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Busting 6 Drinking Myths

Busting 6 Drinking Myths

The holiday seasons mean parties, and parties mean drinking — as in "drinking in the New Year." We asked Gregory Collins, MD, Director of the Cleveland Clinic Alcohol and Drug Recovery Center, to set the record straight on myths about drinking.

Myth No. 1: Drinking Perks You Up at Parties.

Only partially true. Alcohol is a brain depressant that first acts by shutting off "executive functions" like judgment, mood control and natural inhibitions. Some people experience this as elation and excitement, while others experience the opposite: sleepiness, lethargy and even a depressed feeling. The bottom line: Alcohol interferes with normal brain activity, no matter how you feel when you drink.

Myth No. 2: A Beer Before Bed Helps You Sleep.

Alcohol interferes with normal sleep, during which your body cycles through light and deep phases of sleep. It inhibits refreshing, important REM sleep, leading to "REM rebound" later, with nightmares and trouble sleeping. Repeated alcohol use seriously disturbs sleep and makes it very difficult to re-establish a normal sleep pattern. This often leads to more drinking or to sedative abuse in the quest for sleep.

Myth No. 3: A Hot Toddy Can Keep You Warm On The Slopes.

Whether you're skiing or caroling, drinking will inhibit your body's natural response to the stress of cold weather. Usually the body stores warm blood in its "core" to preserve important organ functions. With alcohol use, blood vessels in our extremities become artificially dilated, allowing warm blood to escape from the core into the peripheral circulation, where it cools. The result: the body can no longer keep vital internal organs warm, and overall body temperature drops.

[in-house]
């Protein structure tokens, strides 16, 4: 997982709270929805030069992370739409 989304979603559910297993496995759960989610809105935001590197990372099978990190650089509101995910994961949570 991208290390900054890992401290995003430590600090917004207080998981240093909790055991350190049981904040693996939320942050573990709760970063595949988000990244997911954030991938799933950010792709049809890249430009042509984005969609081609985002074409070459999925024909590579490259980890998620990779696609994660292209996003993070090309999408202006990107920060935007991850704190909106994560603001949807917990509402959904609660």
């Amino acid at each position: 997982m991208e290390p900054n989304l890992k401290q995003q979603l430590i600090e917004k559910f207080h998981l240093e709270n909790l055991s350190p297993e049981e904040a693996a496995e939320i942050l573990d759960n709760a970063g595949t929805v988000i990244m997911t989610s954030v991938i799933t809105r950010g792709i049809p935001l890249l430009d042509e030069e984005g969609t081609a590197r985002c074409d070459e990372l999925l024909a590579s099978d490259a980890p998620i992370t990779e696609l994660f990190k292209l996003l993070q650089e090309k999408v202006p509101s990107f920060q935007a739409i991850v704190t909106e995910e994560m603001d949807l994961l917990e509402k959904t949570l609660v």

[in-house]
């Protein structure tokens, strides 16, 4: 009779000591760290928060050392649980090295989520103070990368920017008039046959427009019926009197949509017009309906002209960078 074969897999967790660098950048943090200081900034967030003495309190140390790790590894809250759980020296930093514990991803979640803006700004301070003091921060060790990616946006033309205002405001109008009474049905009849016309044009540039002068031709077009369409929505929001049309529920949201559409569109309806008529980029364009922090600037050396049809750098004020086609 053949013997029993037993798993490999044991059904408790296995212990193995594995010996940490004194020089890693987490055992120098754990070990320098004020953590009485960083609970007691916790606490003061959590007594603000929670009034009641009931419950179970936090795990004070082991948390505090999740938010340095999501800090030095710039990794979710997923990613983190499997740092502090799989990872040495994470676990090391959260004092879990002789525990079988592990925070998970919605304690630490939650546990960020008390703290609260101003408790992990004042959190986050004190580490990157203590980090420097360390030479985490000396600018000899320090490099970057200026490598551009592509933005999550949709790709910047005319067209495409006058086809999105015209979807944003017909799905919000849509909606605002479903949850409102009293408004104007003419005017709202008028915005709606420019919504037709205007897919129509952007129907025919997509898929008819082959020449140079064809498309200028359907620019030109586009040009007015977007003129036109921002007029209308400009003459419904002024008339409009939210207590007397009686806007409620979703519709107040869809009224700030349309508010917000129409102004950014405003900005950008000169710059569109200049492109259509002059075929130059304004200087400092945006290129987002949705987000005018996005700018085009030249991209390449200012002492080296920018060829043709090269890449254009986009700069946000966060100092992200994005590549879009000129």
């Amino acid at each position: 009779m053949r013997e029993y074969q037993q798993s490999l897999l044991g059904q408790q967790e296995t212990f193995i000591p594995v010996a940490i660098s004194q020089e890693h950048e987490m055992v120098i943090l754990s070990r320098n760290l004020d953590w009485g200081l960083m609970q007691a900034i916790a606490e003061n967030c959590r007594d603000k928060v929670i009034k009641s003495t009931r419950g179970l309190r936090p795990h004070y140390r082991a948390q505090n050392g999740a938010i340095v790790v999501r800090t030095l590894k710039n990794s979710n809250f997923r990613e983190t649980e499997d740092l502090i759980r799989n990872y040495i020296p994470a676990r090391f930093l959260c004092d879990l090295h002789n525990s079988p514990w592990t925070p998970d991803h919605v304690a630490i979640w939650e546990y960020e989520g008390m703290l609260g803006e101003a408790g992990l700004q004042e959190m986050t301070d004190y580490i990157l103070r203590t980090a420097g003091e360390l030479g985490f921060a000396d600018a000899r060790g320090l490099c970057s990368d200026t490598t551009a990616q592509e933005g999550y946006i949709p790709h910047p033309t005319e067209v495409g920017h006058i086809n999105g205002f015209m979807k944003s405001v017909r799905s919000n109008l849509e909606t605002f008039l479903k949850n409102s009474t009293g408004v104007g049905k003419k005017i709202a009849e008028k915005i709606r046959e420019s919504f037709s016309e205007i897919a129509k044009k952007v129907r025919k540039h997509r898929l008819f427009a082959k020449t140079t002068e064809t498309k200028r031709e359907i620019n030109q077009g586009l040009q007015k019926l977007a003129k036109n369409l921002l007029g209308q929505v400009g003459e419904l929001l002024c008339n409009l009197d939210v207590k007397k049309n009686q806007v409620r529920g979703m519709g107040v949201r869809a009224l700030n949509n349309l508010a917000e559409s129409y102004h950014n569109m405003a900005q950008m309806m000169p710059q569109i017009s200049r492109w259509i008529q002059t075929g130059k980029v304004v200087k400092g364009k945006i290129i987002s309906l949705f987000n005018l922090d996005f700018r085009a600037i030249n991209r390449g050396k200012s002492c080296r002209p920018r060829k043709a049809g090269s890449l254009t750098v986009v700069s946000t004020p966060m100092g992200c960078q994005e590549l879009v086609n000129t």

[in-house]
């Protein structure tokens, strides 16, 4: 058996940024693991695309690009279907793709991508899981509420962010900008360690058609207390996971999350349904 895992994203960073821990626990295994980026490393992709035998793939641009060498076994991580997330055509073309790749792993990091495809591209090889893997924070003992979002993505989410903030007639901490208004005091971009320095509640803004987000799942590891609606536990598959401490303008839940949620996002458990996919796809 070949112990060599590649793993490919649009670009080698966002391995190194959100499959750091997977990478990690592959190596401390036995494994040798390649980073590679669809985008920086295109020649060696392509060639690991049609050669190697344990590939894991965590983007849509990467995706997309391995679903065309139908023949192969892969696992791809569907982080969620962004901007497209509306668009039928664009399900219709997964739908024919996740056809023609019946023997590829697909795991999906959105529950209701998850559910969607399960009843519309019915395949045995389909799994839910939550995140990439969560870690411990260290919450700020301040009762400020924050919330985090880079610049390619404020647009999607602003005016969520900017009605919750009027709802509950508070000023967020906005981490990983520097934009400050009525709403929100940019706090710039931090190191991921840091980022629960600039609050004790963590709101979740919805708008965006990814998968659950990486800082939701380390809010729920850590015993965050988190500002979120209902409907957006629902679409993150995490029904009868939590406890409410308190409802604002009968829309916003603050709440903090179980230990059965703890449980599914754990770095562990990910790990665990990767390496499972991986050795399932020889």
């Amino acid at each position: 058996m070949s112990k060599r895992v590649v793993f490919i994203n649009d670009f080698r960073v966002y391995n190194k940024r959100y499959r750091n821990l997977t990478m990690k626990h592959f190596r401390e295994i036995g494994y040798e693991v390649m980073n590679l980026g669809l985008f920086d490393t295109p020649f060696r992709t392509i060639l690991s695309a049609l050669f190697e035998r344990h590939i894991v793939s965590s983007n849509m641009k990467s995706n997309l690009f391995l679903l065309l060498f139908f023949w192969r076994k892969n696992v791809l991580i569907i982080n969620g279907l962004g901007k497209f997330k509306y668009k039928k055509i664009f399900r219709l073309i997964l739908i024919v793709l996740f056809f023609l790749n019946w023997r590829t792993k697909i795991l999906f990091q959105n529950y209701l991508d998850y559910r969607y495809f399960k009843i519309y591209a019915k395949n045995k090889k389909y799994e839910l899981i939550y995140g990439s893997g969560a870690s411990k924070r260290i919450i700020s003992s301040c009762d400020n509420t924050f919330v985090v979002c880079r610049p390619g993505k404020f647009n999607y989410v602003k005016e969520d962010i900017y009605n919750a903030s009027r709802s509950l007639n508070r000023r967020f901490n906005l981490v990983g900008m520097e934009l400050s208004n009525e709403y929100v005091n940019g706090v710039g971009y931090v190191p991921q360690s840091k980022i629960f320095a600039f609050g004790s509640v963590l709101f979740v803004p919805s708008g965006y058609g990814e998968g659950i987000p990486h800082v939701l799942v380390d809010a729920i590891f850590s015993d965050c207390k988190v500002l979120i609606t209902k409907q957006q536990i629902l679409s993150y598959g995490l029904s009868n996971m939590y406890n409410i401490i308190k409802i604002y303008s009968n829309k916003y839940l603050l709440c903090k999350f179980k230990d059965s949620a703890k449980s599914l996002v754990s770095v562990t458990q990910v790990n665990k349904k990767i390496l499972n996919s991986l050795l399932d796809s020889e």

Myth No. 4: A Beer is Less Potent Than a Cocktail.

Whether you're drinking a Christmas ale or an "appletini," beer and cocktails contain about the same amount of alcohol, and are equally potent.

Myth No. 5: Drinking Coffee Sobers You Up When You've Had a Few Too Many.

Coffee has no real effect on blood alcohol level, which is the major factor in determining your level of intoxication.

Myth No. 6: Men and Women React To Alcohol In The Same Way.

Wrong. Because of their smaller size, women generally have a lower total blood volume. So drinking the same amount produces higher blood alcohol concentrations — and a greater degree of intoxication — in women. Women need less alcohol than men to reach the legal "drunk driving" limit, 0.08 percent blood alcohol.

Dr. Gregory Collins specializes in addiction psychiatry.

For further information see the Cleveland Clinic OB/GYN & Women's Health Institute website